Gulf Stream Physical Oceanography at the Charleston Bump: Deflection, Bimodality, Meanders, and Up welling
John M. Bane, Jr., Larry P. Atkinson, and David A. Brooks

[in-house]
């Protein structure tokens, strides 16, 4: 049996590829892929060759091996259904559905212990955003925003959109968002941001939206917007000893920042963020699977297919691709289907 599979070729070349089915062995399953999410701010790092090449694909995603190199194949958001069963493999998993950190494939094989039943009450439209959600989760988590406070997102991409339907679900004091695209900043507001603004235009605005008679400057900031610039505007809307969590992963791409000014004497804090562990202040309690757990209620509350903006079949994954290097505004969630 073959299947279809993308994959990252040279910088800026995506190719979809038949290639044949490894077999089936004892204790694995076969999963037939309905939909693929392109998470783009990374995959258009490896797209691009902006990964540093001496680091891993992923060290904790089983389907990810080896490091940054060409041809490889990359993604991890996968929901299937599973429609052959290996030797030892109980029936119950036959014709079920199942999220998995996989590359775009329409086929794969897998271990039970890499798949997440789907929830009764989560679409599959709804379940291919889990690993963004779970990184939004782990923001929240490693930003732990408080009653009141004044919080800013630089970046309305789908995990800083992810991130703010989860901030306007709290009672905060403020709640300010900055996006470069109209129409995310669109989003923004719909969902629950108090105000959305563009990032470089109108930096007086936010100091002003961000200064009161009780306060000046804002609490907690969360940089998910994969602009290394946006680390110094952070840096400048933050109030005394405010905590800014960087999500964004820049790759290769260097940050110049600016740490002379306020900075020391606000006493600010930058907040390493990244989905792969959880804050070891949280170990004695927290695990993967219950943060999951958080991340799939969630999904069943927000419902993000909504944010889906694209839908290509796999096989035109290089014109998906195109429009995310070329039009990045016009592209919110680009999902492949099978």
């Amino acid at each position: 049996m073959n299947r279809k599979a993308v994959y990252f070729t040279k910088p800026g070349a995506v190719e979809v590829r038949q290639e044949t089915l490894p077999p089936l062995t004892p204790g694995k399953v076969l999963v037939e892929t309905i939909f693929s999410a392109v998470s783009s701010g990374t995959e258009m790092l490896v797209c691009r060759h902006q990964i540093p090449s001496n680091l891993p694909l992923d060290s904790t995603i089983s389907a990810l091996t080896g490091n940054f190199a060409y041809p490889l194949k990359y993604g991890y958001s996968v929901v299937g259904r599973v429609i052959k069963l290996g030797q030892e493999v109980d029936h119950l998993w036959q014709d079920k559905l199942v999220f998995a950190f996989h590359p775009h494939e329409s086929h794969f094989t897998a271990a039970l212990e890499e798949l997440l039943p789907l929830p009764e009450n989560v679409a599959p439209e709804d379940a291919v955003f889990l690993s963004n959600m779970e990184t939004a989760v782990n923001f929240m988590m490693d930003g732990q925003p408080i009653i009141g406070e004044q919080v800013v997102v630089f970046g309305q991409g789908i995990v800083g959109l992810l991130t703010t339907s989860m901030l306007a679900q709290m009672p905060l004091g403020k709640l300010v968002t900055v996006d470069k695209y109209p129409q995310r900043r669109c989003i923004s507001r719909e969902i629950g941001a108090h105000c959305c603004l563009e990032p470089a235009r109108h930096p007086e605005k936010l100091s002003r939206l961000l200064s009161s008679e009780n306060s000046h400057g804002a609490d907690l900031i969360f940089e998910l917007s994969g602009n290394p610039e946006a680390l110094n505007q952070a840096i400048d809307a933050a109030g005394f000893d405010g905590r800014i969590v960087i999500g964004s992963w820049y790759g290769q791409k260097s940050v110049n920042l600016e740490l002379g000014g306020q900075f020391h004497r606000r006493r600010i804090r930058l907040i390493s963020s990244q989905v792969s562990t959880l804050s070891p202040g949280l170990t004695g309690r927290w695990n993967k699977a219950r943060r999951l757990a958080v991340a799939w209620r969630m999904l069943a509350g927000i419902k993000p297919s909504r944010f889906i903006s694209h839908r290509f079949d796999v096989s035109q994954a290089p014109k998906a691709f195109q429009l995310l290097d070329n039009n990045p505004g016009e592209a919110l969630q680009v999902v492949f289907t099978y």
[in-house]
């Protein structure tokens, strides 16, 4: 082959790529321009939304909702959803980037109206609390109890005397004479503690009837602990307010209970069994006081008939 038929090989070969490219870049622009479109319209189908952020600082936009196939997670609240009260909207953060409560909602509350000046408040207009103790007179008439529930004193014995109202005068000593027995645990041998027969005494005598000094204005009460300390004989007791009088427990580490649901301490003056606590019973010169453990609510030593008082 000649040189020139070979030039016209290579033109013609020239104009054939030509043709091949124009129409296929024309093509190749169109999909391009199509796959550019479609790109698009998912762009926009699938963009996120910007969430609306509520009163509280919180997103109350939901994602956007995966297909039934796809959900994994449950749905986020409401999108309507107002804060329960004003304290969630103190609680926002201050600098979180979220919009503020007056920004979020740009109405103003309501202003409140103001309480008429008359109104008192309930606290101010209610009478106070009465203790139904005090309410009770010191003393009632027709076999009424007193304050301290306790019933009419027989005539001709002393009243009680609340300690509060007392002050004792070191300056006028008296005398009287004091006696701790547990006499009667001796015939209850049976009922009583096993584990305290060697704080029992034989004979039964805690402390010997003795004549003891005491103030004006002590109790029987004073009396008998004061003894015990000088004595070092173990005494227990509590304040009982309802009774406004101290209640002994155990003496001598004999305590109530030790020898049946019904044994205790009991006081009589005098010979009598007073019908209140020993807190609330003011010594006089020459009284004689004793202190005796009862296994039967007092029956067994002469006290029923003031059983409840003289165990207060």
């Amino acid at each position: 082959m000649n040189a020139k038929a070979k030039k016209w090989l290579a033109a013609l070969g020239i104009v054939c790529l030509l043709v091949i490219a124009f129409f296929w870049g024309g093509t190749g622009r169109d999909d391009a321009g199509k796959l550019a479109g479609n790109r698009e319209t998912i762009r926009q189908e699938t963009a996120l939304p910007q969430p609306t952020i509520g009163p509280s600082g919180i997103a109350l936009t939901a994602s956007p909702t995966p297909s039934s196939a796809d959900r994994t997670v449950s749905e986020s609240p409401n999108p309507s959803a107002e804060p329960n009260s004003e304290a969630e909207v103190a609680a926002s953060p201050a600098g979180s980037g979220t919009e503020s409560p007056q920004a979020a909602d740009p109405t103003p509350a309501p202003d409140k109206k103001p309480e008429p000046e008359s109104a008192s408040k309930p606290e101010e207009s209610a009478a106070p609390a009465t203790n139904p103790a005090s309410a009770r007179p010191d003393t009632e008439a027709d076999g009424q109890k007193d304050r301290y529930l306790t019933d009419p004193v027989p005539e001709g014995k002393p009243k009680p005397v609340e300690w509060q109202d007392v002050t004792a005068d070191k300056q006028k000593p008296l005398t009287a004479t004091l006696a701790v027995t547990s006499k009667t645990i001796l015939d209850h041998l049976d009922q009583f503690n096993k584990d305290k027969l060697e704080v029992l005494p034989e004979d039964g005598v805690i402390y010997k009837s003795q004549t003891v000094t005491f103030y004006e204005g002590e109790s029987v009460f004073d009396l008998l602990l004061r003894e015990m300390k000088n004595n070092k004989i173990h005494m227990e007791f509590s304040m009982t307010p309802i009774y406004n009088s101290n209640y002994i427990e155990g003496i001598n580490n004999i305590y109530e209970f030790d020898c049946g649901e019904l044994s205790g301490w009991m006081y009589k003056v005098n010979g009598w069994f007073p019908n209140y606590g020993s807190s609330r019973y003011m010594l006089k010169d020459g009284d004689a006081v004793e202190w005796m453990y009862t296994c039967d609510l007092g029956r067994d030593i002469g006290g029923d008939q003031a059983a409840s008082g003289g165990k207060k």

Abstract.—The recurring seaward deflection of the Gulf Stream near 32°N latitude had been noticed by a number of investigators before the mid-1970s when Richard Legeckis first attributed the phenomenon to a topographic feature on the upper continental slope now known as the Charleston Bump. Since then, extensive studies have delineated many properties of the deflection and its effects on the Gulf Stream and surrounding waters including: the apparently bimodal nature of the deflection (resulting in the “strongly deflected” and “weakly deflected” states of the Gulf Stream’s path near the Bump); the set up of the Charleston Gyre during strongly deflected conditions; the amplification of downstream-propagating Gulf Stream meanders in the Bump region; the meander-induced upwelling that accompanies meander propagation; and the cross-isobath exchange of shelf and Gulf Stream waters driven by the Charleston Gyre and Gulf Stream meanders. Of particular interest is the fact that there is still no unambiguous cause identified for inducing the Gulf Stream to shift from a weakly deflected path to a strongly deflected path, although several candidate mechanisms exist.